Wells Fargo tweeted an apology Saturday afternoon after an ad campaign for a teen financial literacy day drew fire from the arts community.
"We offer our sincere apology for the initial ads promoting our Sept. 17 Teen Financial Education Day," the tweet read.
A Facebook post from the company read: "Wells Fargo is deeply committed to the arts, and we offer our sincere apology for the initial ads promoting our Sept. 17 Teen Financial Education Day. They were intended to celebrate all the aspirations of young people and fell short of that goal. We are making changes to the campaign’s creative that better reflect our company’s core value of embracing diversity and inclusion, and our support of the arts. Last year, Wells Fargo’s support of the arts, culture and education totaled $93 million."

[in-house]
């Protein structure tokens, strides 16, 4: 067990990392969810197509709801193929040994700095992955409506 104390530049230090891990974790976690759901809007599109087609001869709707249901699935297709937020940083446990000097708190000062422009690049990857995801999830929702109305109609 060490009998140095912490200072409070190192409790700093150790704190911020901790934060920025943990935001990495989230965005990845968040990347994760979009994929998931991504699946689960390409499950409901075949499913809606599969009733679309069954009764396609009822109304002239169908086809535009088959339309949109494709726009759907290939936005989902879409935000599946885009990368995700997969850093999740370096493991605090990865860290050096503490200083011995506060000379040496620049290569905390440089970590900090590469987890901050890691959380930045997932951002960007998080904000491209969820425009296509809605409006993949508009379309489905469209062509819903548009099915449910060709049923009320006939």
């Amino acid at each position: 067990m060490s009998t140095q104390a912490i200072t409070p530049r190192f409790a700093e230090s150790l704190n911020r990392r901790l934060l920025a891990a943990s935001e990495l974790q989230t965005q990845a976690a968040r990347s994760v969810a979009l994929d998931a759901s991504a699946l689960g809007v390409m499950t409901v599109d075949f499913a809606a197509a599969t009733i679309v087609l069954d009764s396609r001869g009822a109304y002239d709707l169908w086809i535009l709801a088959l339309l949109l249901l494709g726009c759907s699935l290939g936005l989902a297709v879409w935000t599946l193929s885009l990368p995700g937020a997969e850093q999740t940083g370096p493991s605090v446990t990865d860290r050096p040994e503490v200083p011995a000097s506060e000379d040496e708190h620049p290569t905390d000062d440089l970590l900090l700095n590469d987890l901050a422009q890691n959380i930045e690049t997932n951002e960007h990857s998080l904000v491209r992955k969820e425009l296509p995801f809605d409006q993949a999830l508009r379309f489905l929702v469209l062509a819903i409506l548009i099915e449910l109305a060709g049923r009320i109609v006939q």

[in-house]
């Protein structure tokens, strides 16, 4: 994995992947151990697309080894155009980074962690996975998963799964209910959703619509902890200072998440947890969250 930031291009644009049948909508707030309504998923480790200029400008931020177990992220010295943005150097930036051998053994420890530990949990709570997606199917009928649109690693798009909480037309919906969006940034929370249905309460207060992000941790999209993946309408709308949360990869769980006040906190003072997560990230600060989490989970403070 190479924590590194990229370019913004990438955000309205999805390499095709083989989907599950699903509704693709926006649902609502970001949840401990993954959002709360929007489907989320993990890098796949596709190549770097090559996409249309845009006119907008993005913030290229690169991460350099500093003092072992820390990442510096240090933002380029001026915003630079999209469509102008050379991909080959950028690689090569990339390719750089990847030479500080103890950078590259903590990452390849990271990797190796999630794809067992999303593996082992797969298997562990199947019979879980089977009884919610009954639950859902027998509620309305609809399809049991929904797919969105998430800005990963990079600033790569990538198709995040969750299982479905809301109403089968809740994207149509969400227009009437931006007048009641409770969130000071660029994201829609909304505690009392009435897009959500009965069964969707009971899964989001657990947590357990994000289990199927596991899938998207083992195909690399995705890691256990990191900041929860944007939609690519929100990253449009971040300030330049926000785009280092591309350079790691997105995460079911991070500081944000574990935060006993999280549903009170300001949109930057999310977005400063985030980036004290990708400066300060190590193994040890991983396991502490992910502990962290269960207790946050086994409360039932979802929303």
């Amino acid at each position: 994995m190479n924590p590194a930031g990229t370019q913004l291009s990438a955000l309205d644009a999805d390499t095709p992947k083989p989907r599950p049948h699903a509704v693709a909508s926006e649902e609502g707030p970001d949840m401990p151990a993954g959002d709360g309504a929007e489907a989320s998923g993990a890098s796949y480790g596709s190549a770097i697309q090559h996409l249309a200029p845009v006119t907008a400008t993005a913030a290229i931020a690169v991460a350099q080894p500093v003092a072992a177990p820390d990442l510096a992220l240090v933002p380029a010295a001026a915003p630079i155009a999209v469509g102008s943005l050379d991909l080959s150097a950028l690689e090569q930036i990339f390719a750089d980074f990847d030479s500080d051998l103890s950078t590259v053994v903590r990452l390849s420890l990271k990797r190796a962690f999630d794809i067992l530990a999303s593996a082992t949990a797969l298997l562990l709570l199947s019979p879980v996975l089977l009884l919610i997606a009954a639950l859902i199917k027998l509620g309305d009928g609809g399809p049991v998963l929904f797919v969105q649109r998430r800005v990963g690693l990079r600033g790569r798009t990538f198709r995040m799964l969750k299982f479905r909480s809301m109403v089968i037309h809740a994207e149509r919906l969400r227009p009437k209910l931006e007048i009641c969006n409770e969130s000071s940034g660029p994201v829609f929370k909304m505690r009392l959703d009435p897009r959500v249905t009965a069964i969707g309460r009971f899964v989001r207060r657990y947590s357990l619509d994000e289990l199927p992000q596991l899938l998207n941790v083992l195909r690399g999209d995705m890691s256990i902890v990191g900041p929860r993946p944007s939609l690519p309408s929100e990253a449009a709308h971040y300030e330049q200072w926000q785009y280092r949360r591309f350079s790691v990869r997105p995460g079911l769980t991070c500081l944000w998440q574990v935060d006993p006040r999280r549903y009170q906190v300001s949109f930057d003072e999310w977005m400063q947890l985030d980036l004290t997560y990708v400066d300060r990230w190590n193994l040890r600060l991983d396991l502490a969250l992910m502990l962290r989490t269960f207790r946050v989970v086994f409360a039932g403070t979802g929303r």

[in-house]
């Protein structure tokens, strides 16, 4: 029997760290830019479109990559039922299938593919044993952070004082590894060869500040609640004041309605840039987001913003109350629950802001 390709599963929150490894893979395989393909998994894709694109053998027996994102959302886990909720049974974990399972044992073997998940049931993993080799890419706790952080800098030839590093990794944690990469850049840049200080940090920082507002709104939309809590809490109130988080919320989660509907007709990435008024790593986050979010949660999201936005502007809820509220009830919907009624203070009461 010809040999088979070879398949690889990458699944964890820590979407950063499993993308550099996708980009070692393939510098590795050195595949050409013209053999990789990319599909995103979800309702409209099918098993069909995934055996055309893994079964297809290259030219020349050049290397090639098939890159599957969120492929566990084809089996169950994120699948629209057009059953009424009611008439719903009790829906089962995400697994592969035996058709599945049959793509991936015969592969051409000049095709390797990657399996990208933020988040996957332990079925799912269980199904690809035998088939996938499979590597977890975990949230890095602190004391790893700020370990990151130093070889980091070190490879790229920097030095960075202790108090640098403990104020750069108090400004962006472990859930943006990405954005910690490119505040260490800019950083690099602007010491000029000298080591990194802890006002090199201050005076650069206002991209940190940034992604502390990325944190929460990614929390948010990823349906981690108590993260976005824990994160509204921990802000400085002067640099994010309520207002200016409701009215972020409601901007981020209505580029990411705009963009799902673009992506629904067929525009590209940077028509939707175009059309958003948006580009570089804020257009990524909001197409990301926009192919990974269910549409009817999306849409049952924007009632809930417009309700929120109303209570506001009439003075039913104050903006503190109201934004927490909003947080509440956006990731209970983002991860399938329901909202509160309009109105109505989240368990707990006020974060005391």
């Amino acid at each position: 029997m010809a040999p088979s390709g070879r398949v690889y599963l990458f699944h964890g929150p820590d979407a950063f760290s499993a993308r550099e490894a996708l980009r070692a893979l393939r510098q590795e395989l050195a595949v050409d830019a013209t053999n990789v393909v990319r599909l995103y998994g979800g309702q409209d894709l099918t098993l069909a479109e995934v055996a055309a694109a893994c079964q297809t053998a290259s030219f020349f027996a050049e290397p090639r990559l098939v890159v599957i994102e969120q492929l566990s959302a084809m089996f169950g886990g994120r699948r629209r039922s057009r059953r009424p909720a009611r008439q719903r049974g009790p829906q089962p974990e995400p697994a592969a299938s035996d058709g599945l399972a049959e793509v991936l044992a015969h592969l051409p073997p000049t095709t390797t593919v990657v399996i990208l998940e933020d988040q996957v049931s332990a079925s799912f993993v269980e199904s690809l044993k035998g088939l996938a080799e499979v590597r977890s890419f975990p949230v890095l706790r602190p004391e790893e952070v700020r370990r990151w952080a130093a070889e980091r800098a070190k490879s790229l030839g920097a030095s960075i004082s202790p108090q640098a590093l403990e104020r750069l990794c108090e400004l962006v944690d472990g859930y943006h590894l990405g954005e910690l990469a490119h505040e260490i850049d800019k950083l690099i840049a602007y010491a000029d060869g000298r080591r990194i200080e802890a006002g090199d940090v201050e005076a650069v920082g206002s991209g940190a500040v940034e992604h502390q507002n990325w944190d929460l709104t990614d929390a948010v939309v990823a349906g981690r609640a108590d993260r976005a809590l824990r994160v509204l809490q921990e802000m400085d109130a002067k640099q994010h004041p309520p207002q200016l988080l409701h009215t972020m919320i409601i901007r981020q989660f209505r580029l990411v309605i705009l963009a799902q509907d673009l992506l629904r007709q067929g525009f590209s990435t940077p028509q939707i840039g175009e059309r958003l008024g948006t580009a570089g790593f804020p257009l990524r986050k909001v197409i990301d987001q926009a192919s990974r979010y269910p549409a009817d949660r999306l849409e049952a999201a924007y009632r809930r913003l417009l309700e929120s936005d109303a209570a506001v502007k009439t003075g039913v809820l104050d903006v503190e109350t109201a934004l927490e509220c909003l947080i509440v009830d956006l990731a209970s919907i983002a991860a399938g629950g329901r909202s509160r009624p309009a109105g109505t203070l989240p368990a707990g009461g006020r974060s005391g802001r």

The ads, which showed teens with the words "A ballerina yesterday. An engineer today." and "An actor yesterday. A botanist today." drew ire from those within and outside the arts community. Some felt they were disparaging or belittling to arts careers.
Broadway bigwigs Laura Benanti, Alex Brightman, Anthony Rapp, Lesli Margherita, Cynthia Erivo and many others inside the arts community weighed in before Wells Fargo's apology.
In addition to anger, many also were quick to point out that a classic musical even contains a song about the company — "Wells Fargo Wagon" from "The Music Man."
We offer our sincere apology for the initial ads promoting our Sept. 17 Teen Financial Education Day. pic.twitter.com/1QgFupxN3j— Wells Fargo (@WellsFargo) September 3, 2016